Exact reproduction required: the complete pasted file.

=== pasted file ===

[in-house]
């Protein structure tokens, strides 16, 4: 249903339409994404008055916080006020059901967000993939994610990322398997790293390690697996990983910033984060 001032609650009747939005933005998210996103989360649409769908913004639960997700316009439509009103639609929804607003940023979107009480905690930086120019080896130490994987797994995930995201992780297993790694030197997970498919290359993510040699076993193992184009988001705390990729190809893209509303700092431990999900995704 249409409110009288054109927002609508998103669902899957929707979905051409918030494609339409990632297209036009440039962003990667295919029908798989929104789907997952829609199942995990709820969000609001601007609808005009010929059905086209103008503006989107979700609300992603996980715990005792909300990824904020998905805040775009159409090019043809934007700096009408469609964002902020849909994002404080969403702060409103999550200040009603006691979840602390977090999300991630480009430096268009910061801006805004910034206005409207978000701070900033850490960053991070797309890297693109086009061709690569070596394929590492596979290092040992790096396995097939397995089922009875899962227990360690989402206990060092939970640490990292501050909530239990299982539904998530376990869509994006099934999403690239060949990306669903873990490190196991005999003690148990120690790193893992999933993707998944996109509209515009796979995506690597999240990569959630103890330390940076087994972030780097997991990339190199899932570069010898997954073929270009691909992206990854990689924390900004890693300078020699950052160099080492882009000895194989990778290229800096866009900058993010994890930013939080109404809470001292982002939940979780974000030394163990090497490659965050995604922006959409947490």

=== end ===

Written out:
[in-house]
């Protein structure tokens, strides 16, 4: 249903339409994404008055916080006020059901967000993939994610990322398997790293390690697996990983910033984060 001032609650009747939005933005998210996103989360649409769908913004639960997700316009439509009103639609929804607003940023979107009480905690930086120019080896130490994987797994995930995201992780297993790694030197997970498919290359993510040699076993193992184009988001705390990729190809893209509303700092431990999900995704 249409409110009288054109927002609508998103669902899957929707979905051409918030494609339409990632297209036009440039962003990667295919029908798989929104789907997952829609199942995990709820969000609001601007609808005009010929059905086209103008503006989107979700609300992603996980715990005792909300990824904020998905805040775009159409090019043809934007700096009408469609964002902020849909994002404080969403702060409103999550200040009603006691979840602390977090999300991630480009430096268009910061801006805004910034206005409207978000701070900033850490960053991070797309890297693109086009061709690569070596394929590492596979290092040992790096396995097939397995089922009875899962227990360690989402206990060092939970640490990292501050909530239990299982539904998530376990869509994006099934999403690239060949990306669903873990490190196991005999003690148990120690790193893992999933993707998944996109509209515009796979995506690597999240990569959630103890330390940076087994972030780097997991990339190199899932570069010898997954073929270009691909992206990854990689924390900004890693300078020699950052160099080492882009000895194989990778290229800096866009900058993010994890930013939080109404809470001292982002939940979780974000030394163990090497490659965050995604922006959409947490």